Samuel Quarcoo’s crusade started by happenstance in 1999, when a third-grade teacher asked him to visit her class and give a presentation about Ghana, his African homeland. Quarcoo, who lives in Rockville, Md., was then a math teacher at Wheaton Woods Elementary School in Montgomery County. He showed the kids some photos of his old neighborhood school in Ghana and explained that the students often did not have basic supplies such as pencils and notebooks.
BY Gauranty Investment Company, Inc. | EIN Presswire
Riverside CA… Guaranty Investment Company, Inc. made history by becoming the very first organization to support and sponsor the initiatives between Nigerian American Public Affairs Foundation (NAPAC Foundation) and Sweet Sensations Confectionery Ltd., to feed Nigerians through the Sweet Sensation Food Security Initiative (SS-FOSI). The goal of NAPAC and SSFOSI is to feed 600,000 Nigerians this coming holidays.
A Ghanaian community association in America, The Nandome Dagara Biir Association of North America (ANANDA) has donated a 40-footer container load of assorted medical equipment, hospital consumables and personal protective equipment (PPE) to the St Theresa’s Hospital at Nandom in the Upper West Region of Ghana. The donation was made in collaboration with some donor partners.
“Don’t wait until a tragedy strikes in order to act and implement change.”
These are the words that Mary Yeboah and Koluchi Odiegwu—two second-year college students at Emory University in Atlanta, Georgia—live by.
Although these two young women have spent the past five months at home in isolation, beginning in April 2020, they’ve raised over $32,000 for remote villages in Africa whose inhabitants are facing mass hunger caused by the coronavirus.
Amid numerous challenges facing the health sector of Liberia as a result of the coronavirus pandemic, the Jallah Lone Medical Center in Bopolu, Gbarpolu County has benefited from a huge consignment of food and Non-food items. The gesture, which is worth about US$2,000 was made possible through the kind courtesy of the ‘Gbarpolu County Association in the Americas’ headed by Teaker Harris and its Project Management Committee Chairman, Dr. Samuel Harris.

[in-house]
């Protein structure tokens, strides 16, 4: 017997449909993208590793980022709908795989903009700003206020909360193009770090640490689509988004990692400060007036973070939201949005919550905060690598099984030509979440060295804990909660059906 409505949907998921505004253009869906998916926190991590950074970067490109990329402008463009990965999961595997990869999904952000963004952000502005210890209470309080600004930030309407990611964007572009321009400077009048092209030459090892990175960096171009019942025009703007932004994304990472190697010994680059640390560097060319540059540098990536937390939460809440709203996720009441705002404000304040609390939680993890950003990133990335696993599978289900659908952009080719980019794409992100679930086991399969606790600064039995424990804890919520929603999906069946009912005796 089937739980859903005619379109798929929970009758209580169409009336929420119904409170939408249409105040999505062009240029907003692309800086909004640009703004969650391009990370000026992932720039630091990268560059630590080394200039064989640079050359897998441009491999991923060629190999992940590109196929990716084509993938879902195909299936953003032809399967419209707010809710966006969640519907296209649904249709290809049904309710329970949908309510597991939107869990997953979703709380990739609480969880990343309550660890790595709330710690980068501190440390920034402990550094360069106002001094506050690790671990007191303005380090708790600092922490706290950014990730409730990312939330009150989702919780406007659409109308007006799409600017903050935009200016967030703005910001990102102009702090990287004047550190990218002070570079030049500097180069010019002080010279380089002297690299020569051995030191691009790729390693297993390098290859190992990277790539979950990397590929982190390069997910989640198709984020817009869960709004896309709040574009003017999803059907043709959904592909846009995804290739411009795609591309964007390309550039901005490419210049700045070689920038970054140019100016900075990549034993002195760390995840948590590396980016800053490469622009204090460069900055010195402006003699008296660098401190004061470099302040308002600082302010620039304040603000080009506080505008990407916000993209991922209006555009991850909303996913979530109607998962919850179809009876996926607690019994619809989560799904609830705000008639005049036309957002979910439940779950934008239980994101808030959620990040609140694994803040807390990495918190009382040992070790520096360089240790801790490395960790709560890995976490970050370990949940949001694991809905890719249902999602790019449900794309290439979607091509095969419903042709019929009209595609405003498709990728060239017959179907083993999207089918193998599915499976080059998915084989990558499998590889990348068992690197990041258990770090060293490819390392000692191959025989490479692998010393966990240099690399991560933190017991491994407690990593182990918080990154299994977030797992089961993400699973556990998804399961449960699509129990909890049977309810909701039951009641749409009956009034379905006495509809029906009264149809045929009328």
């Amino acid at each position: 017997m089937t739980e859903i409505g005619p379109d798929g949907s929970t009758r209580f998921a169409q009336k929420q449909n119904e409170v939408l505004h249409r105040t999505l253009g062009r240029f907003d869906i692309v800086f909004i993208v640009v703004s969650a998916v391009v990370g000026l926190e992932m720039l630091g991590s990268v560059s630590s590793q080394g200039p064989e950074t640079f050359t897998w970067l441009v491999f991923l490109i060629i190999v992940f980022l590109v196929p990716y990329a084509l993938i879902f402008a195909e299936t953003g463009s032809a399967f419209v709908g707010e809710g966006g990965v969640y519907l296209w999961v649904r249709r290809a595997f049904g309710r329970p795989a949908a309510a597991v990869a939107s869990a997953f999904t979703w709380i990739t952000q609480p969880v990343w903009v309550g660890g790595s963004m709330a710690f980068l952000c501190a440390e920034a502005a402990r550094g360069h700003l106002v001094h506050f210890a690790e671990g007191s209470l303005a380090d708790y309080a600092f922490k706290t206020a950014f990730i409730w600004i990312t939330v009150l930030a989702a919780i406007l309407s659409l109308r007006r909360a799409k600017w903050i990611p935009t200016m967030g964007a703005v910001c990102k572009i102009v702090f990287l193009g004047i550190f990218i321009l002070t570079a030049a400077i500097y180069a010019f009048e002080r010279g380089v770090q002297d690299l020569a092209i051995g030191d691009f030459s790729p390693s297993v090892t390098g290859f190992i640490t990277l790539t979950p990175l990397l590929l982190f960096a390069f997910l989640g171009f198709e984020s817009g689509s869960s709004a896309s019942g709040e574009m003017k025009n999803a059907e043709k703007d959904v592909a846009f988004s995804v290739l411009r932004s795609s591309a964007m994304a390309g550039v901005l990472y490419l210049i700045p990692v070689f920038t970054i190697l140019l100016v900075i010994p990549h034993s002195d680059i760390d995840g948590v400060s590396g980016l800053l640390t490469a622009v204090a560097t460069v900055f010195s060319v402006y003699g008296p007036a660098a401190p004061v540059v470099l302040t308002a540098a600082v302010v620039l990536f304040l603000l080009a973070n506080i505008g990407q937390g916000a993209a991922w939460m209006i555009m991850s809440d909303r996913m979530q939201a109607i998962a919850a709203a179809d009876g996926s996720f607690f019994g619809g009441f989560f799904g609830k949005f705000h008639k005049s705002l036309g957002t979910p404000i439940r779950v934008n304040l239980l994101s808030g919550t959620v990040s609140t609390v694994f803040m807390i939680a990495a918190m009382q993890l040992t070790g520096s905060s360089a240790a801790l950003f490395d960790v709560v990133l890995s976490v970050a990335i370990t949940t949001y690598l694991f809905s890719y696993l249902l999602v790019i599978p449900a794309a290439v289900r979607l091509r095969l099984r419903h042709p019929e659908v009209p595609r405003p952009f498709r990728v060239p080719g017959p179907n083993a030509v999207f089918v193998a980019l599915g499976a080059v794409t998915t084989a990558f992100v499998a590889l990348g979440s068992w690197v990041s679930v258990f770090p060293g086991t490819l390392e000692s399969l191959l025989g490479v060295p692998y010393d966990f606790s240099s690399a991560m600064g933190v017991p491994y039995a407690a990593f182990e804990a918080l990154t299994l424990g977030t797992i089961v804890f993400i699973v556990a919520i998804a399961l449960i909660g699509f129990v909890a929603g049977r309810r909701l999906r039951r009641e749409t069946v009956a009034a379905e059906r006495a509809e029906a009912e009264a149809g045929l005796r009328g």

The Upper East Community of Ghana (UPEC) in the United States of America has presented medical supplies and hygiene materials to the Ghana Health Service (GHS) in the Upper East Region to help fight the Coronavirus (COVID-19) pandemic. The items valued at about US$6,000 include 100 packets comprising 10,000 pieces of hand gloves,1,000 pieces of “FFP2” respirators, 30 pieces of face shields, one infrared thermometer and 20 gallons of hand sanitizers.
The medical supplies had been shipped. The planning began a year in advance. Then the coronavirus arrived, and Dr. Charmaine Emelife’s heart sank. The annual trip to Nigeria to provide free medical care — the flagship project of the Association of Nigerian Physicians in the Americas — had been set to start Sunday but can’t go on. Now the 4,000-member organization, like diaspora medical groups around the world, is scrambling for other ways to help back home, where it might be more needed than ever before.
Dr. James Saku, a professor in the Department of Geography at the Frostburg State Universtity, recently traveled to his home country of Ghana, West Africa where he donated books to the Institute for Environment and Sanitation Studies (IESS). The donated books included copies of The Professional Geographer, a quarterly journal published by the American Association of Geographers, and textbooks on climatology, biogeography, geology, and economic geography, among other topics.
When Shadrack Frimpong was awarded a President’s Engagement Prize from the University of Pennsylvania in 2015, the 23-year old thought he was putting his life on hold. Armed with a three-year, $150,000 grant, he, instead, found his life’s purpose.
Shadrack returned to his native village, Tarkwa Breman, a remote cocoa-growing community in western Ghana. There, his vision to open a school and medical clinic with the farmers as active participants in the financing and operation has been a notable success.
As if the life of a neurosurgeon isn’t busy enough, one dedicated doctor manages to split his time between New Orleans — and Nigeria. Dr. Wale Sulaiman, a neurosurgeon at Ochsner Hospital, finds himself on a plane each month bouncing between two continents, local station WWL-TV reported. While in Nigeria, he performs life-saving surgeries for free.